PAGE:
Less than a year after being named to head the Area Transportation Authority, former Kansas City, Kan., mayor Joe Reardon is leaving to lead the Greater Kansas City Area Chamber of Commerce, The Star has learned.
An announcement is set for Wednesday when the Kansas City Area Transportation Authority board of commissioners meets.
The chairman of that bistate board, Robbie Makinen, is expected to be nominated to replace Reardon as interim president and CEO.
Reardon was 46 when he began serving in that $199,000-a-year job last April.
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At the chamber, he succeeds Jim Heeter as president and chief executive. Heeter announced last spring that he intended to retire at the end of this year.
Heeter had held the chamber’s top administrative position since April 2010. Heeter, 66, a lawyer, told the chamber board that he intended to spend more time with his grandchildren and continue to be involved in the city.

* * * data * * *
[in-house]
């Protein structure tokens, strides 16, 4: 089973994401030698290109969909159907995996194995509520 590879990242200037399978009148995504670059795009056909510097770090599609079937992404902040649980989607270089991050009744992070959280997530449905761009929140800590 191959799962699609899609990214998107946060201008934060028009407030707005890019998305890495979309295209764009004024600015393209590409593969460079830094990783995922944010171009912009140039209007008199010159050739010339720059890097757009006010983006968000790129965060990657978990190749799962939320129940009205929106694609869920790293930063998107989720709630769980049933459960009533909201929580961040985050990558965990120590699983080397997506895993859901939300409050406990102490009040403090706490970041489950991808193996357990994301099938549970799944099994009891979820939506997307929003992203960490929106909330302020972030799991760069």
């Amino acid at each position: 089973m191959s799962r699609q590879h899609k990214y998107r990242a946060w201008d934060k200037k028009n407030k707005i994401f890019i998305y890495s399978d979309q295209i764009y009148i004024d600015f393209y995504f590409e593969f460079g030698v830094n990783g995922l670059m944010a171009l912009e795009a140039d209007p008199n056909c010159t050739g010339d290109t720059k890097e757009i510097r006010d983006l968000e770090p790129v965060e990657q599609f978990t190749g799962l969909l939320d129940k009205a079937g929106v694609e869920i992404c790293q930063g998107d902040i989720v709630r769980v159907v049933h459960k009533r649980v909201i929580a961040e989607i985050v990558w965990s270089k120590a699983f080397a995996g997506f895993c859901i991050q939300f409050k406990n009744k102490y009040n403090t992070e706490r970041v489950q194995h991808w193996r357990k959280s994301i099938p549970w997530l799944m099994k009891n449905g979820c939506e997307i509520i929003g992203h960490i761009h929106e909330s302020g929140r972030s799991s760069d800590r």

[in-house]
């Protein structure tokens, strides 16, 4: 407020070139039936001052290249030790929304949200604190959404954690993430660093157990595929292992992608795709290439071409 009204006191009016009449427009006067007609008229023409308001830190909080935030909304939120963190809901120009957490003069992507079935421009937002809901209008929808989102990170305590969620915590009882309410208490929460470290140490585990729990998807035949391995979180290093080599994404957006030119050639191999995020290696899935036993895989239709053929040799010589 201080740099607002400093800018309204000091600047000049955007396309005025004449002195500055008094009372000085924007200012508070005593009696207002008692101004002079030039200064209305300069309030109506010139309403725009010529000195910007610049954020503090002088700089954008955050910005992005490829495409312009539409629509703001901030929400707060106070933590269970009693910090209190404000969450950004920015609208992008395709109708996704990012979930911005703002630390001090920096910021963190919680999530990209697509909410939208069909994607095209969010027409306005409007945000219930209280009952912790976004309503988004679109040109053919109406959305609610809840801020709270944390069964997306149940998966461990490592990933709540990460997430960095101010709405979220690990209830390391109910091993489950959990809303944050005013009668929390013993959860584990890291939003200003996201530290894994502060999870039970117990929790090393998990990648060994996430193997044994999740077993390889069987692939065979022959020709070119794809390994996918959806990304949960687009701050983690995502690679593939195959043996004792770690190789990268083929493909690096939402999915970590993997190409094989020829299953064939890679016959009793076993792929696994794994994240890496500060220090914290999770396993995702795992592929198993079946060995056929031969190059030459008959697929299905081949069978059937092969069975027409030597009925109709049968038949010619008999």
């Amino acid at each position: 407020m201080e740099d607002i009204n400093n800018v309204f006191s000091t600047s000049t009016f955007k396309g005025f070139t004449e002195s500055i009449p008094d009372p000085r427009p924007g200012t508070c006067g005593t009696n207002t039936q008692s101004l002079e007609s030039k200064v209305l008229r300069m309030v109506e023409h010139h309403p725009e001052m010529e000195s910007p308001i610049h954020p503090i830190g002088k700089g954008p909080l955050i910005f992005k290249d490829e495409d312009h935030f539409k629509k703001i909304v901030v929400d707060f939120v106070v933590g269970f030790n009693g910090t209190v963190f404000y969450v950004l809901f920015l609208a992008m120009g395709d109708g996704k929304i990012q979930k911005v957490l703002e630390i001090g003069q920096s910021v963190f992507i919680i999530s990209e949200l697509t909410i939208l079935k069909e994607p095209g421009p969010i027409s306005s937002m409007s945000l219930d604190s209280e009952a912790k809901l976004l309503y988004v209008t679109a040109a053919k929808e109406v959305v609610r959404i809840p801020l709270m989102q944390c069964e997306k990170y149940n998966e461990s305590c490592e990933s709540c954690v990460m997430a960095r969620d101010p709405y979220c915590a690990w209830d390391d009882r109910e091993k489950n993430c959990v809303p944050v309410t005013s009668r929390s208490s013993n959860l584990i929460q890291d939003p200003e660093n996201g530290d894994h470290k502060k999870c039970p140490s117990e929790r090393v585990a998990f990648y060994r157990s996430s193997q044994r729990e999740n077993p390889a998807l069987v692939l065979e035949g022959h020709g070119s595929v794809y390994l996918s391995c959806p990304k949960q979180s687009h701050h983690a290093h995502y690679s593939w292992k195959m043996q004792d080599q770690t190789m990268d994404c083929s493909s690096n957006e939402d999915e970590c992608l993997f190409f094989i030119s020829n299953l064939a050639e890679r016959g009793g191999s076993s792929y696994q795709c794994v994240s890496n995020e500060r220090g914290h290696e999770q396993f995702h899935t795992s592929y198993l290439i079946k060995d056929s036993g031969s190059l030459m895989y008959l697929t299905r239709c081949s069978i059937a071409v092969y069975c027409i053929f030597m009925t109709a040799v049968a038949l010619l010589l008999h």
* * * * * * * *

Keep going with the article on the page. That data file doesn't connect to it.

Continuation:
Heeter’s leadership at the chamber has been highlighted by development of the Big 5 priority program, which focuses civic attention and dollars on specific projects to improve the community.
The chamber’s current volunteer chairman, Terry Bassham, CEO of Kansas City Power & Light, headed the chamber’s search committee. Bassham said previously that the committee had several outstanding candidates, including some from outside Kansas City.
Reardon was KCK’s mayor for eight years and was a member of the Unified Government board of commissioners before that. Reardon is a member of the chamber board of directors and comes from a political family. His father, Jack Reardon, was a popular three-term mayor of Kansas City, Kan., and an uncle, Bill Reardon, was a state representative.
Like Heeter, Reardon is a lawyer.
He had no previous experience running a bus system, but that wasn’t one of the job requirements. The ATA board instead wanted someone with the leadership and public relations skills to build metrowide consensus for a more unified transportation system.
As ATA chairman, Makinen has been working toward that goal for several years. During his tenure, he convinced Johnson County to allow the ATA to manage The Jo bus system, which broke away from the ATA 30 years before.
He is expected to step down as Jackson County’s director of government relations should the ATA board appoint him to the top paid job at the agency.